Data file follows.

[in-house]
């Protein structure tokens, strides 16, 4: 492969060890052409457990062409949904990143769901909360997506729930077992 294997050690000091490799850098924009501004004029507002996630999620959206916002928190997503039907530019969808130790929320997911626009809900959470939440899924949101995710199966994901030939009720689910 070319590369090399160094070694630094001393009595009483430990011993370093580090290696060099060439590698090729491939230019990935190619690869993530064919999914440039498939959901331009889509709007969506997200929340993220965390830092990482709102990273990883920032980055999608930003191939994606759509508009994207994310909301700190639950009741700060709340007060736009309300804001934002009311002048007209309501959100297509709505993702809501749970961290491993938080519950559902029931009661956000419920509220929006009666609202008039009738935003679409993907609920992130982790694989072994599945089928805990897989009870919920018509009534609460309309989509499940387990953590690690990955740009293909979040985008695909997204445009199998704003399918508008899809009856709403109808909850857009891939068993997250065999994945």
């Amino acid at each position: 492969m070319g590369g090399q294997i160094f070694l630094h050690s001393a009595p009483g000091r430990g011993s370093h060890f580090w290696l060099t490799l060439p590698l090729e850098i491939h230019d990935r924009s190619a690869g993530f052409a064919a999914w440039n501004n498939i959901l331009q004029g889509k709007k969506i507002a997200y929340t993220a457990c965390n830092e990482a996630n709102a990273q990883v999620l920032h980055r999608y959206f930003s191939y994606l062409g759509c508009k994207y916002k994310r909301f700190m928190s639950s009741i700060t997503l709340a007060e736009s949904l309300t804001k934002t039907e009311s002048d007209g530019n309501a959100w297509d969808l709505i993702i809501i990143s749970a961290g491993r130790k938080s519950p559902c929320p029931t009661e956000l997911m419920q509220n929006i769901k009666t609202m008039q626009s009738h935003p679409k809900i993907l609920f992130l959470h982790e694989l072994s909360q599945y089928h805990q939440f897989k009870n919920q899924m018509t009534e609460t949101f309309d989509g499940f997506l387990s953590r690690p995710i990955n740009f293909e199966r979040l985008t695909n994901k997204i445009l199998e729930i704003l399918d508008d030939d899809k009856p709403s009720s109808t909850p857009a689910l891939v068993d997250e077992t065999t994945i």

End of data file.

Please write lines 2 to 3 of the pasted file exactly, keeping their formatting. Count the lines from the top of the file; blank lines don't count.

């Protein structure tokens, strides 16, 4: 492969060890052409457990062409949904990143769901909360997506729930077992 294997050690000091490799850098924009501004004029507002996630999620959206916002928190997503039907530019969808130790929320997911626009809900959470939440899924949101995710199966994901030939009720689910 070319590369090399160094070694630094001393009595009483430990011993370093580090290696060099060439590698090729491939230019990935190619690869993530064919999914440039498939959901331009889509709007969506997200929340993220965390830092990482709102990273990883920032980055999608930003191939994606759509508009994207994310909301700190639950009741700060709340007060736009309300804001934002009311002048007209309501959100297509709505993702809501749970961290491993938080519950559902029931009661956000419920509220929006009666609202008039009738935003679409993907609920992130982790694989072994599945089928805990897989009870919920018509009534609460309309989509499940387990953590690690990955740009293909979040985008695909997204445009199998704003399918508008899809009856709403109808909850857009891939068993997250065999994945």
């Amino acid at each position: 492969m070319g590369g090399q294997i160094f070694l630094h050690s001393a009595p009483g000091r430990g011993s370093h060890f580090w290696l060099t490799l060439p590698l090729e850098i491939h230019d990935r924009s190619a690869g993530f052409a064919a999914w440039n501004n498939i959901l331009q004029g889509k709007k969506i507002a997200y929340t993220a457990c965390n830092e990482a996630n709102a990273q990883v999620l920032h980055r999608y959206f930003s191939y994606l062409g759509c508009k994207y916002k994310r909301f700190m928190s639950s009741i700060t997503l709340a007060e736009s949904l309300t804001k934002t039907e009311s002048d007209g530019n309501a959100w297509d969808l709505i993702i809501i990143s749970a961290g491993r130790k938080s519950p559902c929320p029931t009661e956000l997911m419920q509220n929006i769901k009666t609202m008039q626009s009738h935003p679409k809900i993907l609920f992130l959470h982790e694989l072994s909360q599945y089928h805990q939440f897989k009870n919920q899924m018509t009534e609460t949101f309309d989509g499940f997506l387990s953590r690690p995710i990955n740009f293909e199966r979040l985008t695909n994901k997204i445009l199998e729930i704003l399918d508008d030939d899809k009856p709403s009720s109808t909850p857009a689910l891939v068993d997250e077992t065999t994945i």